Arab and Jew­ish Women in Ken­tucky: Sto­ries of Accom­mo­da­tion and Audacity

Nora Rose Moosnick

  • Review
By – July 25, 2013

Jew­ish and Arab women in Ken­tucky? Yes, that is the top­ic of Nora Rose Moosnick’s intrigu­ing book, Arab and Jew­ish Women in Ken­tucky: Sto­ries of Accom­mo­da­tion and Audac­i­ty. It was intend­ed to shed light on the lives of Jews and Arabs in out-of-the-way places in Amer­i­ca, and it mas­ter­ful­ly accom­plishes that objec­tive by pro­vid­ing an absorb­ing analy­sis of ten oral his­to­ries of Jew­ish and Arab women and what life was like for them in rur­al and small town Ken­tucky. This is a fas­ci­nat­ing and nuanced study of eth­nic and reli­gious iden­ti­ty, the flu­id­i­ty of that iden­ti­ty, and the fac­tors that influ­ence it, includ­ing eth­nic com­mu­ni­ty size, gen­der, fam­i­ly ties, vis­its to the ances­tral home, and the degree of ostracism by the larg­er community.

Ken­tucky presents a par­tic­u­lar­ly inter­est­ing area of study for sev­er­al rea­sons. Ken­tucky, like oth­er states in Appalachia, is far less eth­ni­cal­ly diverse than much of the rest of the coun­try. The 2010 cen­sus revealed that less than 7.8 per­cent of the state’s pop­u­la­tion is black com­pared to the nation­al aver­age of 12.6 per­cent. Jews make up only .03 per­cent of the Ken­tucky pop­u­la­tion com­pared to 8.3 per­cent in New York State. Arabs con­sti­tute less than one per­cent of Kentucky’s pop­u­la­tion but it is a grow­ing pop­u­la­tion, as it is in the nation as a whole.

Much of the state is made up of rur­al com­munities, and it is in the rur­al areas and small cities of Amer­i­ca that Jews and Arabs have often shared sev­er­al com­mon­al­i­ties. In the late 1800s and ear­ly 1900s, it was the Jew­ish and Arab itin­er­ant ped­dlers who brought their wares to the small towns and then stayed to open small busi­ness­es pro­vid­ing goods and ser­vices such as run­ning movie the­atres and sell­ing cloth­ing, meat, fine fur­nish­ings, and shoes. Jew­ish and Arab women often ran those small busi­ness­es and main­tained fam­i­lies and com­mu­nal ties. It was their chil­dren and com­pa­tri­ots who became the local pro­fes­sion­als, such as doc­tors, lawyers, and teach­ers. Both groups main­tained strong famil­ial ties that over­lapped with their reli­gious and com­mu­nal net­works while at the same time build­ing strong bonds of friend­ship through their busi­ness asso­ci­a­tions. Both groups often encoun­tered expe­ri­ences that remind­ed them of their cul­tur­al and reli­gious dif­fer­ences from the major­i­ty group despite con­sid­er­ing them­selves to be proud Kentuck­ian Americans.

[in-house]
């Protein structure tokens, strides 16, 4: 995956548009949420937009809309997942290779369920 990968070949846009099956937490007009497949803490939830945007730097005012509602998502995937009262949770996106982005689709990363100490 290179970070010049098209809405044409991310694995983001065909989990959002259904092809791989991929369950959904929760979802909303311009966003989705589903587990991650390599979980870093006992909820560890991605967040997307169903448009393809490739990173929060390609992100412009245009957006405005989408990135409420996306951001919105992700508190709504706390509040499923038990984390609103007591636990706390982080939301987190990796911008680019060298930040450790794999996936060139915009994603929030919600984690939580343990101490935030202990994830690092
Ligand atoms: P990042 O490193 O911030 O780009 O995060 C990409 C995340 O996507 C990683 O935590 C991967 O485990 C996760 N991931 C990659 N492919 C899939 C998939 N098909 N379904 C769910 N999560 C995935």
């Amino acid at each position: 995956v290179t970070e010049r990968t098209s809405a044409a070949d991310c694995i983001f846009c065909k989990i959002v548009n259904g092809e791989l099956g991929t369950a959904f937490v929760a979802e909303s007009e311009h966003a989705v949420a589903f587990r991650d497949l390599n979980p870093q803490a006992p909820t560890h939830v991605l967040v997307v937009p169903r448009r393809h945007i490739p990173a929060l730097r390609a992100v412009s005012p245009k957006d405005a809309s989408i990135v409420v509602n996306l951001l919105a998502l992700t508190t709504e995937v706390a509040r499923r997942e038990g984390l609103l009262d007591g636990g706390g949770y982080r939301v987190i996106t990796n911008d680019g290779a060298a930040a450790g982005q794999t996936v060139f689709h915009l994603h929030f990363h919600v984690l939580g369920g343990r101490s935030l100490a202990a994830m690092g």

But Arab and Jew­ish Ken­tuck­ian shopkeep­ers also have decid­ed dif­fer­ences, evi­dent in their oral his­to­ries. Arab women talked about their fam­i­lies in their ances­tral homes and took trips to such places as Lebanon, Jor­dan, and Pales­tine to vis­it their home­towns and kin. The Jew­ish women and men did not have a strong sense of link­age to their ances­tral coun­tries. Those were places where their grand­par­ents and par­ents had faced ugly op­pression and even death. Instead, many of the Jew­ish women talked about their more new­ly cre­at­ed home­land,” Israel, and many women engaged in Zion­ist activ­i­ties, includ­ing rais­ing mon­ey and express­ing sup­port for Israel. In rur­al Ken­tucky, despite the polar­iza­tion of Jews and Arabs in the Mid­dle East, these Arab Chris­tians and Moslems and Jew­ish women and men remained friends.

I enjoyed read­ing this book for many rea­sons. It is a vibrant depic­tion of the com­plex­i­ty of hav­ing mul­ti­ple social iden­ti­ties includ­ing being a woman, an Arab, a Jew, reli­gious, a third gen­er­a­tion immi­grant, a rur­al Amer­i­can, and a vari­ety of com­bi­na­tions of these social tags. Moosnick’s live­ly, eru­dite com­men­tary, along with the inter­est­ing sto­ries of Jew­ish and Arab women’s lives, adds anoth­er dimen­sion to under­stand­ing the Amer­i­can Jew­ish expe­ri­ence. I also found Moosnick’s dis­cus­sion of the com­plex­i­ty of con­duct­ing and ana­lyz­ing oral his­to­ries and mem­oirs to be fas­ci­nat­ing read­ing espe­cial­ly in this peri­od of time when so many peo­ple are writ­ing mem­oirs and pre­sent­ing them as accu­rate social his­tor­i­cal documents.

Nora Rose Moos­nick, a soci­ol­o­gist, grew up in Ken­tucky and is the grand­daugh­ter of Jew­ish immigrants. 


Arab and Jew­ish Women in Ken­tucky: Sto­ries of Accom­mo­da­tion and Audac­i­ty from UK Col­lege of Arts & Sci­ences on Vimeo.

Car­ol Poll, Ph.D., is the retired Chair of the Social Sci­ences Depart­ment and Pro­fes­sor of Soci­ol­o­gy at the Fash­ion Insti­tute of Tech­nol­o­gy of the State Uni­ver­si­ty of New York. Her areas of inter­est include the soci­ol­o­gy of race and eth­nic rela­tions, the soci­ol­o­gy of mar­riage, fam­i­ly and gen­der roles and the soci­ol­o­gy of Jews.

Discussion Questions